When Tom Brady was drafted into the National Football League, famously in the sixth round by the New England Patriots, I was in grade school–the same could be said for Rob Gronkowski, who caught more touchdown passes from Brady in his career than the #2 and #3 recipients of them combined. When he won his third Super Bowl title, the now-oldest quarterback in the National Football League, thirty-eight year-old Aaron Rodgers, had not even yet been drafted by the Green Bay Packers. And when reports circulated on Saturday that Tom Brady was retiring, and when Brady himself confirmed the news today, I was thirty-three years old.
While debates over who the greatest of all-time is in any given field, they tend to quickly devolve into bickering by those with different definitions of greatness, but I think it is virtually impossible to argue that Tom Brady is not the most accomplished player in NFL history. He is the all-time leader in passing yards and passing touchdowns, the two marquee statistical categories for the most important position in the sport. By Pro Football Reference’s Approximate Value, a flawed metric but the closest thing the sport has to a Wins Above Replacement, Brady is the most valuable player ever. And then, of course, there are the record seven Super Bowl championships–six with the Patriots and one in his first season with the Tampa Bay Buccaneers, who were coming off three consecutive losing seasons prior to his arrival.
As a fan of the now-defunct team who ignored Marshall Faulk enough to gift Brady his first Super Bowl title, I was an early adopter in rooting against the guy (in the early 2000s, St. Louis faced a team from Boston twice in the championship round and the national rooting interest was generally in favor of Boston because Boston was viewed as a beleaguered sports city), and while I have always viewed Bill Belichick as The Real Enemy of the New England Patriots dynasty, I’ve long held a special place in my heart for loathing Tom Brady. While the presences of my least favorite sports team in the entire world and a team for whom my Native American wife would be right to divorce me for cheering have forced me into the uncomfortable (though, I must admit, much more consistently satisfying) position of rooting for Tom Brady in multiple Super Bowls, rooting against him has been one of the longest-lasting vendettas in my life as a sports fan.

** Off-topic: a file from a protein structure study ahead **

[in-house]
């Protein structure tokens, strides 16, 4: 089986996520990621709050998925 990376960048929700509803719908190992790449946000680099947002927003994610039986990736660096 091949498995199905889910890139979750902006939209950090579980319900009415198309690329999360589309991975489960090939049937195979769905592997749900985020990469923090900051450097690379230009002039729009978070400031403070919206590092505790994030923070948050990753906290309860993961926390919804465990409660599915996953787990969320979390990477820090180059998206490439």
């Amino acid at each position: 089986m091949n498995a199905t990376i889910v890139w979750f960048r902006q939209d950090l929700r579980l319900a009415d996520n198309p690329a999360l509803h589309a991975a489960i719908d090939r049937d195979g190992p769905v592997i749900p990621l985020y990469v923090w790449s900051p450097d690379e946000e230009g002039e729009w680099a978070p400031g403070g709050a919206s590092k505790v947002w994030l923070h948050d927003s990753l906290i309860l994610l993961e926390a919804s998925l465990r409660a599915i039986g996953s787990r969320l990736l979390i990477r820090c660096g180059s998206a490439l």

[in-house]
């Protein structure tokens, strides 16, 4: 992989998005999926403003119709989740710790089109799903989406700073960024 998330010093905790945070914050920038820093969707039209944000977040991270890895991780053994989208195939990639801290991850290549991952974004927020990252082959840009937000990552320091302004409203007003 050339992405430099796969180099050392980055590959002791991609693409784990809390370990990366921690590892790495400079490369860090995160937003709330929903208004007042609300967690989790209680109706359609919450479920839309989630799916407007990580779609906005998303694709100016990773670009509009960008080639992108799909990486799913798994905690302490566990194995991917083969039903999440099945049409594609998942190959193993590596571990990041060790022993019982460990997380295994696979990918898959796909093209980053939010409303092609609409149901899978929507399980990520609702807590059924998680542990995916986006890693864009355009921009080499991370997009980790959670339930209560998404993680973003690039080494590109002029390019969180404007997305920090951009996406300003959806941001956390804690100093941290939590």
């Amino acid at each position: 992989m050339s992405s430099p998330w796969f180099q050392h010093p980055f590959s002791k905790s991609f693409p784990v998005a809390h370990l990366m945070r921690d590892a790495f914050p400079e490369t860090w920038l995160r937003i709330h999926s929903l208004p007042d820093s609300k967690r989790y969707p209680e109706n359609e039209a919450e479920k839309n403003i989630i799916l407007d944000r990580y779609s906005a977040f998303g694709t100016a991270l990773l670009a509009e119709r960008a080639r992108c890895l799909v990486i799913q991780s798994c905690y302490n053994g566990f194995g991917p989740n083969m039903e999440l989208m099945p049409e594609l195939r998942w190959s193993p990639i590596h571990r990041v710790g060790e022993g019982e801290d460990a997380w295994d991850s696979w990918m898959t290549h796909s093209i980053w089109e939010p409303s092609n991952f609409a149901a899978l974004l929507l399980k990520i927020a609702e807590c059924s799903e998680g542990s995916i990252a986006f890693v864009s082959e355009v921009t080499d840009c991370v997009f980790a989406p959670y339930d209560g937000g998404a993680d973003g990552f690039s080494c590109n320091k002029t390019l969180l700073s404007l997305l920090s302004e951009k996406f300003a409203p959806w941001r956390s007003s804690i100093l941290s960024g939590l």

There is no objective reason for this. The tangible reasons to hate Tom Brady are for things I will gladly overlook when the situation is convenient for me–affiliation with a competitive espionage ring (I mean, I’m writing this from a St. Louis Cardinals blog–glass houses and such), dubious political affiliations (aside from the fact that his political views really don’t seem to be a defining characteristic in his life, they’re also extremely common among NFL quarterbacks), and a milquetoast public persona (again, I’m a baseball fan) really only come up as problems when they pertain to this specific guy. He has not been accused of sexual harassment, unlike Peyton Manning or Ben Roethlisberger. He cared enough about winning even during his age-44 season that he made sure he was available for every game and worked to make sure his teammates were as well, unlike Aaron Rodgers.
Tom Brady has done everything right for his teams. He worked tirelessly and is worshipped as a superhero among the fans of his teams. So how could anyone not like him? Because I just don’t, that’s why.